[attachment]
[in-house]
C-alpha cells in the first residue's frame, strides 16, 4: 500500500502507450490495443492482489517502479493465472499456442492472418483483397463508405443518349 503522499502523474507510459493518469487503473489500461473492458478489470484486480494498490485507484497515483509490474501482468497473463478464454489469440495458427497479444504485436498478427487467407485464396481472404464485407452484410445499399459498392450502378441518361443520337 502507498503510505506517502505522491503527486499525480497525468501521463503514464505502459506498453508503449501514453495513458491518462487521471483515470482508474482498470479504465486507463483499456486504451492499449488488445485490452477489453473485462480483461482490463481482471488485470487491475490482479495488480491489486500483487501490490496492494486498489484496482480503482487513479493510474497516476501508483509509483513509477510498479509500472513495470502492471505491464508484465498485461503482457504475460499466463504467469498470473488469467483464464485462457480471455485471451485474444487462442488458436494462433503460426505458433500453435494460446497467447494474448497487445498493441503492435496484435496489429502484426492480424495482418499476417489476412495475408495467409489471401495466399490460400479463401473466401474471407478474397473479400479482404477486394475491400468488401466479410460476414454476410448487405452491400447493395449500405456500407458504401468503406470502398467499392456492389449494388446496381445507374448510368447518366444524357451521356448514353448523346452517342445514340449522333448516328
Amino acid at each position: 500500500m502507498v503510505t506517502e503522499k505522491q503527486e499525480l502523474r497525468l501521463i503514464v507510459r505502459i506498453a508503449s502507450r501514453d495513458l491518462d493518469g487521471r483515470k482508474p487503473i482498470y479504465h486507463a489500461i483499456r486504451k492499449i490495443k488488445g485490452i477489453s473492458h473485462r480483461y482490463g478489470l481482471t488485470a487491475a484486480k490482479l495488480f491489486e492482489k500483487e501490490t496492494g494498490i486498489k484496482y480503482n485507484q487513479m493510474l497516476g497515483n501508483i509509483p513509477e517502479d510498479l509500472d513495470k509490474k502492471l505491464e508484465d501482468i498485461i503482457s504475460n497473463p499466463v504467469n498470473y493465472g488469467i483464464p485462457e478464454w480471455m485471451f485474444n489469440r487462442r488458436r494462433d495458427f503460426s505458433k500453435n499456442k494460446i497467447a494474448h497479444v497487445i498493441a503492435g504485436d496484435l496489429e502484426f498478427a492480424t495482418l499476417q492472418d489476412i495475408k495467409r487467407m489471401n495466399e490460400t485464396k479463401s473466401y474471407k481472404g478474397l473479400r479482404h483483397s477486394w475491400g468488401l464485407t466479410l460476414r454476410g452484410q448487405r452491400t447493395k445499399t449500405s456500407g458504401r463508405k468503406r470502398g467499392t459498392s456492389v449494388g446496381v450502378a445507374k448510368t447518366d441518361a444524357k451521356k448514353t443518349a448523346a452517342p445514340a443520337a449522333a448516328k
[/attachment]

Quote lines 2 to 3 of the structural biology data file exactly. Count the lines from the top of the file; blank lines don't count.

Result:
C-alpha cells in the first residue's frame, strides 16, 4: 500500500502507450490495443492482489517502479493465472499456442492472418483483397463508405443518349 503522499502523474507510459493518469487503473489500461473492458478489470484486480494498490485507484497515483509490474501482468497473463478464454489469440495458427497479444504485436498478427487467407485464396481472404464485407452484410445499399459498392450502378441518361443520337 502507498503510505506517502505522491503527486499525480497525468501521463503514464505502459506498453508503449501514453495513458491518462487521471483515470482508474482498470479504465486507463483499456486504451492499449488488445485490452477489453473485462480483461482490463481482471488485470487491475490482479495488480491489486500483487501490490496492494486498489484496482480503482487513479493510474497516476501508483509509483513509477510498479509500472513495470502492471505491464508484465498485461503482457504475460499466463504467469498470473488469467483464464485462457480471455485471451485474444487462442488458436494462433503460426505458433500453435494460446497467447494474448497487445498493441503492435496484435496489429502484426492480424495482418499476417489476412495475408495467409489471401495466399490460400479463401473466401474471407478474397473479400479482404477486394475491400468488401466479410460476414454476410448487405452491400447493395449500405456500407458504401468503406470502398467499392456492389449494388446496381445507374448510368447518366444524357451521356448514353448523346452517342445514340449522333448516328
Amino acid at each position: 500500500m502507498v503510505t506517502e503522499k505522491q503527486e499525480l502523474r497525468l501521463i503514464v507510459r505502459i506498453a508503449s502507450r501514453d495513458l491518462d493518469g487521471r483515470k482508474p487503473i482498470y479504465h486507463a489500461i483499456r486504451k492499449i490495443k488488445g485490452i477489453s473492458h473485462r480483461y482490463g478489470l481482471t488485470a487491475a484486480k490482479l495488480f491489486e492482489k500483487e501490490t496492494g494498490i486498489k484496482y480503482n485507484q487513479m493510474l497516476g497515483n501508483i509509483p513509477e517502479d510498479l509500472d513495470k509490474k502492471l505491464e508484465d501482468i498485461i503482457s504475460n497473463p499466463v504467469n498470473y493465472g488469467i483464464p485462457e478464454w480471455m485471451f485474444n489469440r487462442r488458436r494462433d495458427f503460426s505458433k500453435n499456442k494460446i497467447a494474448h497479444v497487445i498493441a503492435g504485436d496484435l496489429e502484426f498478427a492480424t495482418l499476417q492472418d489476412i495475408k495467409r487467407m489471401n495466399e490460400t485464396k479463401s473466401y474471407k481472404g478474397l473479400r479482404h483483397s477486394w475491400g468488401l464485407t466479410l460476414r454476410g452484410q448487405r452491400t447493395k445499399t449500405s456500407g458504401r463508405k468503406r470502398g467499392t459498392s456492389v449494388g446496381v450502378a445507374k448510368t447518366d441518361a444524357k451521356k448514353t443518349a448523346a452517342p445514340a443520337a449522333a448516328k